Is value investing dead? It’s a question that has been posed time and time again over the past few years as growth stocks continued to outperform. Many investors assumed a recession would cause the pendulum to swing back toward more reasonably-valued or undervalued stocks, but given the unique nature of this economic downturn, that obviously hasn’t happened.
Technology companies have been dramatically less affected by stay-at-home restrictions than most other sectors, and some have even benefited. Companies operating in the cloud and Software as a Service space were at the right place at the right time given the stay/work-from-home measures. Services related to video streaming, social networking, online video and chat communication, online workouts and home delivery have been in high demand.
The Russell 1000 Growth Index is heavy on these names (i.e. Microsoft, Amazon, Alphabet and Facebook accounted for 24.7% of the Index as of 4/30/20), and the outperformance of this index has been staggering. Observe the following year-to-date returns:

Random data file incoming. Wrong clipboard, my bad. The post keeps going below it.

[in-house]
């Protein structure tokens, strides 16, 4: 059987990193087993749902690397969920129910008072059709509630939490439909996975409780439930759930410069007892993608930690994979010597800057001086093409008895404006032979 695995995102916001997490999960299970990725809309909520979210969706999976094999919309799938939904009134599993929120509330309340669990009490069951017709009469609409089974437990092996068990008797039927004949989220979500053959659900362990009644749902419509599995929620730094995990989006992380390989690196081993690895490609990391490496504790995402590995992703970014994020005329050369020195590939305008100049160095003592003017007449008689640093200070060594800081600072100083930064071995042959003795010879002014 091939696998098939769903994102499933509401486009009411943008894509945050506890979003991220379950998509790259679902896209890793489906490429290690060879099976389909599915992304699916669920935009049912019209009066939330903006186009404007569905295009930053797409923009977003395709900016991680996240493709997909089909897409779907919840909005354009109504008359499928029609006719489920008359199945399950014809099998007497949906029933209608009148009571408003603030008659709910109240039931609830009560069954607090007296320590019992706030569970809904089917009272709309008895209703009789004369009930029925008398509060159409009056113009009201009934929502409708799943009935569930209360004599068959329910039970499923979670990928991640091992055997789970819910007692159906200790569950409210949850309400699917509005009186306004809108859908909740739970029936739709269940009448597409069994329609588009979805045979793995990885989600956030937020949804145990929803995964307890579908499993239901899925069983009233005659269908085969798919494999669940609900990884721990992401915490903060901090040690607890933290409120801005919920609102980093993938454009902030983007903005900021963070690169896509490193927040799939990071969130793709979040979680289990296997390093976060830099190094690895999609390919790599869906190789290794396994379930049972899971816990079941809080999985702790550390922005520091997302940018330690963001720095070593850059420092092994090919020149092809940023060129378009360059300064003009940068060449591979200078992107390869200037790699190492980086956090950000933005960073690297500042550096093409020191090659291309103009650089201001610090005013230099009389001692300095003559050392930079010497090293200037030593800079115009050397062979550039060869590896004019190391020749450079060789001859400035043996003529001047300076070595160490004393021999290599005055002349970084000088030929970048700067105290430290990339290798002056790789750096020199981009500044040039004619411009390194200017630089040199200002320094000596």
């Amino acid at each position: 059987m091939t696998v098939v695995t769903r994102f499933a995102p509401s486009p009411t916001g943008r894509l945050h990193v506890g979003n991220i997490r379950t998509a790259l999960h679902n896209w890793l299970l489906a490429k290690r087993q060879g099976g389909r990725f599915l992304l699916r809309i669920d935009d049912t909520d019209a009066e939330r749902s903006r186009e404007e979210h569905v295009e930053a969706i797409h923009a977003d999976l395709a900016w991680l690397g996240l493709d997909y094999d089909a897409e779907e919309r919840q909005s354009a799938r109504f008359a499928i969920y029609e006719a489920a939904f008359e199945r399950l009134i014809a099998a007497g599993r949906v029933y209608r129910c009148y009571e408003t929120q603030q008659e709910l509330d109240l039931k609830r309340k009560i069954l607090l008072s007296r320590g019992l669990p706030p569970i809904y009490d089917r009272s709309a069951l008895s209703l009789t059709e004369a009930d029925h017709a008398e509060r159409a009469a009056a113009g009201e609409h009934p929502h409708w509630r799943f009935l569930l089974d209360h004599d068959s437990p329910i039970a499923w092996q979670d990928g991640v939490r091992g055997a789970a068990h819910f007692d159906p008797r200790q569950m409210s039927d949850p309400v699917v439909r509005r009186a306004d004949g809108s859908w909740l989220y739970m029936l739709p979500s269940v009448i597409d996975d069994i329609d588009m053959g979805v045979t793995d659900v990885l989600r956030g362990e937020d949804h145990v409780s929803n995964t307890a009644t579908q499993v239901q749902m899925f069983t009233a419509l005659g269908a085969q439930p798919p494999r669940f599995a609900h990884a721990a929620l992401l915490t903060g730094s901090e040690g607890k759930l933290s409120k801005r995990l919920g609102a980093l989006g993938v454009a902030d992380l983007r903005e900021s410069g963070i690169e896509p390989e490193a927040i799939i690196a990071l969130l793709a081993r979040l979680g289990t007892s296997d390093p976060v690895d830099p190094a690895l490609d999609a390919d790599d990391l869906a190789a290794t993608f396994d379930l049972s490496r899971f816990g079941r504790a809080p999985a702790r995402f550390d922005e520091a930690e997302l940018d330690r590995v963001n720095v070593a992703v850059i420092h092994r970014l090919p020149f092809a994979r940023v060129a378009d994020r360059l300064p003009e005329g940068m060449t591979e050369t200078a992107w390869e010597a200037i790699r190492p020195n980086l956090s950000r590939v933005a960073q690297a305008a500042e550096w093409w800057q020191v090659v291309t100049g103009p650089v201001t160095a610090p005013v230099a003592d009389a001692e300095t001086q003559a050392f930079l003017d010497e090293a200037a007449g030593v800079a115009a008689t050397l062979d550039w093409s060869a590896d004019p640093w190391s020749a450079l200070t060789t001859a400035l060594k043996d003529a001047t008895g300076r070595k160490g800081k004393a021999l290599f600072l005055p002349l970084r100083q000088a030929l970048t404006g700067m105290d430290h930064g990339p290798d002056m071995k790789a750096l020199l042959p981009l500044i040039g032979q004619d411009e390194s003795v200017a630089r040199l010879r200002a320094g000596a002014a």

U.S. Index Performance*
If the current recession didn’t shift investor preference back toward value stocks, what would? Sometimes revisiting past trends throughout history is often a more fruitful exercise than trying to predict the future. The table below displays the annual returns for the Russell 1000 Value Index and Russell 1000 Growth Index, with the outperformer highlighted in green. One can see that the first decade of this millennium was dominated by value stocks, beginning with the burst of the Dotcom Bubble and extending nearly through the end of that economic cycle.
Annual Returns (%), 2000-2019
Outperforming Index Shaded Green
It’s also important to remember that all sectors evolve, and companies mature. The largest internet-related companies today will eventually see their earnings growth rates mature and valuations compress, and they will ultimately become value stocks. Unless of course, they reinvent themselves in a manner similar to Microsoft.
So is value investing dead? Market cyclicality has been a powerful force, not just in terms of value versus growth, but also in terms of small cap versus large cap and active versus passive. There are countless micro and macroeconomic factors that could spark a reversion to the mean, and investors betting against such historic cyclicality should proceed with extreme caution.